On this page we will address the first step: Identify & Define what you want in a career. This is all about ownership. Taking charge of our own paths can be a tough transition to make because as kids we are used to having others set our goals for us. Guess what – you aren’t a kid anymore! It’s time to decide who you are, who you want to be, and what you want to do with your life. Scary but exciting.
To make this easier, we will break this step into 2 sub-steps: 1a. Know Yourself and 1b. Know Your Options.
Step 1a: Know Yourself
It may sound weird, but think about it. How will you know if a job is the right match for you if you don’t know who you are or what you like? This takes some good, honest self-reflection. Take some time alone in your favorite quiet spot and reflect. Don’t have a favorite quiet spot? Now is a good time to find one.
Once you’ve done some reflection, jot down notes of what you’ve discovered. What are your passions? What do you care about most? What drives you? What are your strengths & weaknesses? What are your natural talents or skills? This is very important for ruling various types of career paths in or out.
For example, say you are extremely methodical, enjoy breaking tasks down into smaller ones and love interacting with people. You could get a job as a technician where you are responsible for optimizing methods for testing products; however, you are likely to feel unfulfilled if there is little interaction with other people. With this combination of traits, a job as a teacher might be more up your alley, as this also requires you to take complicated concepts and break them into smaller parts but includes aiding students in the process of exploring those parts and learning how to put them together in different ways to apply that knowledge.
A good tool to help you with this is the “my Individual Development Plan” (MyIDP) resource from AAAS. Completing the Interests, Skills & Values surveys will only take you 5 – 10 minutes, so Click here to Log on or Sign up.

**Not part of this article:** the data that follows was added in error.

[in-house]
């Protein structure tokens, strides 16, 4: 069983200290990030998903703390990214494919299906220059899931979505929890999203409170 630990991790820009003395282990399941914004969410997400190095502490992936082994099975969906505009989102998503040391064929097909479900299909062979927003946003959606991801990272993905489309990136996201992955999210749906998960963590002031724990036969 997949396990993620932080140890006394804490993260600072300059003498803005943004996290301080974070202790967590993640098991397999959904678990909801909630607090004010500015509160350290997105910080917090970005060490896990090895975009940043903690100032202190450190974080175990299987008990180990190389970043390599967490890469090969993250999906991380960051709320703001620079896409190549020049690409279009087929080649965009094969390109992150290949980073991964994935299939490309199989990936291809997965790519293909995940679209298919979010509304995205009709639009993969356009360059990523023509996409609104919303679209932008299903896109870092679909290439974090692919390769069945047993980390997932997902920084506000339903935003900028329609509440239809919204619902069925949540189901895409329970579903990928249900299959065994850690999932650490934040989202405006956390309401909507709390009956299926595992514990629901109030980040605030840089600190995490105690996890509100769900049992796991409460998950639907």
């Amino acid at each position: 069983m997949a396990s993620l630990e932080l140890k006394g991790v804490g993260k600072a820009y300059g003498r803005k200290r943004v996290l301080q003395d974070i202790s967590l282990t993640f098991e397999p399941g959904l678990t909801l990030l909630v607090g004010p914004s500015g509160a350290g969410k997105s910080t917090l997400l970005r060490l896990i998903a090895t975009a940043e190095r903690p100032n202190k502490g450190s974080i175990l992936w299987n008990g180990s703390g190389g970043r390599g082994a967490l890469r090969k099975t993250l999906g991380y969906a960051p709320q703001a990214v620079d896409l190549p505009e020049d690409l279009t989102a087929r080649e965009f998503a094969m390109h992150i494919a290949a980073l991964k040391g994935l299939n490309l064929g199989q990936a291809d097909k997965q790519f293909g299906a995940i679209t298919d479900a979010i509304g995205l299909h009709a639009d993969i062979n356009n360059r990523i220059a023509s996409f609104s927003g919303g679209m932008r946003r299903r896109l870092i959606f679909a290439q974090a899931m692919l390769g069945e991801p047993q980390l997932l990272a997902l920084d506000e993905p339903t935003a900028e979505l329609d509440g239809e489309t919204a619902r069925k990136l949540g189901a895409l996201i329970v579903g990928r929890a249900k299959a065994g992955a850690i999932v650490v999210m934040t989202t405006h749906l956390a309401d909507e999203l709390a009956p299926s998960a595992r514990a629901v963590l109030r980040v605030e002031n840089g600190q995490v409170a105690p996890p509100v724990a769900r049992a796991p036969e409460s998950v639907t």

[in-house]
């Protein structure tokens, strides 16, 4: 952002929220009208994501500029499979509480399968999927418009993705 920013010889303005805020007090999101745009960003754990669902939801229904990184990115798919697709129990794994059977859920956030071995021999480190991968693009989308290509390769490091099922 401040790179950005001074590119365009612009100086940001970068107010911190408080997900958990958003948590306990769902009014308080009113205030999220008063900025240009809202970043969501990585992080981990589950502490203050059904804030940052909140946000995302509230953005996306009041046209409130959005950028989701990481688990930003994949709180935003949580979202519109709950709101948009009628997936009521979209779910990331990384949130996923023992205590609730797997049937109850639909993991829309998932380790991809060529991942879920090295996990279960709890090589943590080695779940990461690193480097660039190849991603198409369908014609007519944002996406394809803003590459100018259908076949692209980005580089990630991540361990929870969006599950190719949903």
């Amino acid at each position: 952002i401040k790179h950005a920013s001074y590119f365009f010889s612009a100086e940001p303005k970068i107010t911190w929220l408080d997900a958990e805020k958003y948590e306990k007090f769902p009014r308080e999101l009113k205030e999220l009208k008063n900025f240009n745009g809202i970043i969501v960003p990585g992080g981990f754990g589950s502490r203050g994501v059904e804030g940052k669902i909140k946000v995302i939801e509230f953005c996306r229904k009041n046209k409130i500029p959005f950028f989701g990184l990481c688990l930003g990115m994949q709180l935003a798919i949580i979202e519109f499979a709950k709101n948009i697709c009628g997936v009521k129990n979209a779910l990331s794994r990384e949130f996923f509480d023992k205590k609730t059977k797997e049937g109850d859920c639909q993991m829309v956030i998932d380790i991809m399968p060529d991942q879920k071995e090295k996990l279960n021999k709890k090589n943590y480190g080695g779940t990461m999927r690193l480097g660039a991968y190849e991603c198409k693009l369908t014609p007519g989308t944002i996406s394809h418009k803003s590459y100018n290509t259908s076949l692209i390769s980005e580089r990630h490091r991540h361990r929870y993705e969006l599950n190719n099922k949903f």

Step 1b: Know Your Options
Part of Identifying & Defining what you want requires exploration. How can you know what path is right for you if you don’t know anything about the options? Fortunately for you, as a scientist you already know a lot about researching information. You only need to apply this skill to your career.
To start, explore job search sites to get an idea of what job responsibilities are associated with various job titles. You can find a list of job search engine sites on the “Job Hunting” Resource page. While browsing job descriptions, be sure to watch for company ratings to get an idea of which places seem like a great place to work and which you may want to avoid. A good question to consider during your data collection process is: “What kinds of jobs give me the most of what I want?” In your search look for two types of jobs: your dream job AND jobs that will serve as good stepping stones to get you qualified for your dream job. To identify the latter category, take a close look at the skills & experience needed for the jobs in the former category.
I want to be clear that this activity is NOT meant for you to choose a job title or position and do your best to fit the current profile for that position. This is likely not to work for several reasons. First, there is no such thing as a perfect job, so good luck finding one! Second, needs change over time. It is very likely that by the time you are the perfect candidate for the dream job posted today, that job will be history. Third, there are many positions out there that are not very visible or positions that may not be available now but will be in the future. You are more likely to succeed in landing your dream job if you focus on becoming the best at what you like doing most. Then, when the perfect opportunity comes along, you will be able to identify it and have the greatest chance of securing it. The reason to explore job ads is to help you get an idea of the types of jobs that are out there and a general sense for which ones most attract you and why. It is also a really good way to learn what skills are most important to employers. This is something we will come back to in Step 2: Defining The Void.
- Careers in Biology – American Institute of Biological Sciences (AIBS)